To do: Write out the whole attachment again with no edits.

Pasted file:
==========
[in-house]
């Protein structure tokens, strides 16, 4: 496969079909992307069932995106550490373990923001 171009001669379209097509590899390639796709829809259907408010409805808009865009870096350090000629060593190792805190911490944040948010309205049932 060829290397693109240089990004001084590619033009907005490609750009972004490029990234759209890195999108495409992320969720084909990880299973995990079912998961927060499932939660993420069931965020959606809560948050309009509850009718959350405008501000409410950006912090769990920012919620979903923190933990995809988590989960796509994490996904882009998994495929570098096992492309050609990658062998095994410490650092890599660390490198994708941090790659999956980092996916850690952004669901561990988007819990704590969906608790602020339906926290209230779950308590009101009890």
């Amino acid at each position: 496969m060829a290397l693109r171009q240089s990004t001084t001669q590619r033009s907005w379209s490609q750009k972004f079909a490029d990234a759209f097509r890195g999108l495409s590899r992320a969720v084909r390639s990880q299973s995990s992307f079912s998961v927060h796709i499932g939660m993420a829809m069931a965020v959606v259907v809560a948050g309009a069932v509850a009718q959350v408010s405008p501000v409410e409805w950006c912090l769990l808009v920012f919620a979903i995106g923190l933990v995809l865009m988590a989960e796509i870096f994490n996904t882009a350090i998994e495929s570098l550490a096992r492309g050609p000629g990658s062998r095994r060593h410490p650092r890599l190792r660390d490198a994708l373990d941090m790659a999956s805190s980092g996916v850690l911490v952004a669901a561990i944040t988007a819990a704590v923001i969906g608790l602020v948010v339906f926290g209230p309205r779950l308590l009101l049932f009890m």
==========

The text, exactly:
[in-house]
């Protein structure tokens, strides 16, 4: 496969079909992307069932995106550490373990923001 171009001669379209097509590899390639796709829809259907408010409805808009865009870096350090000629060593190792805190911490944040948010309205049932 060829290397693109240089990004001084590619033009907005490609750009972004490029990234759209890195999108495409992320969720084909990880299973995990079912998961927060499932939660993420069931965020959606809560948050309009509850009718959350405008501000409410950006912090769990920012919620979903923190933990995809988590989960796509994490996904882009998994495929570098096992492309050609990658062998095994410490650092890599660390490198994708941090790659999956980092996916850690952004669901561990988007819990704590969906608790602020339906926290209230779950308590009101009890």
């Amino acid at each position: 496969m060829a290397l693109r171009q240089s990004t001084t001669q590619r033009s907005w379209s490609q750009k972004f079909a490029d990234a759209f097509r890195g999108l495409s590899r992320a969720v084909r390639s990880q299973s995990s992307f079912s998961v927060h796709i499932g939660m993420a829809m069931a965020v959606v259907v809560a948050g309009a069932v509850a009718q959350v408010s405008p501000v409410e409805w950006c912090l769990l808009v920012f919620a979903i995106g923190l933990v995809l865009m988590a989960e796509i870096f994490n996904t882009a350090i998994e495929s570098l550490a096992r492309g050609p000629g990658s062998r095994r060593h410490p650092r890599l190792r660390d490198a994708l373990d941090m790659a999956s805190s980092g996916v850690l911490v952004a669901a561990i944040t988007a819990a704590v923001i969906g608790l602020v948010v339906f926290g209230p309205r779950l308590l009101l049932f009890m």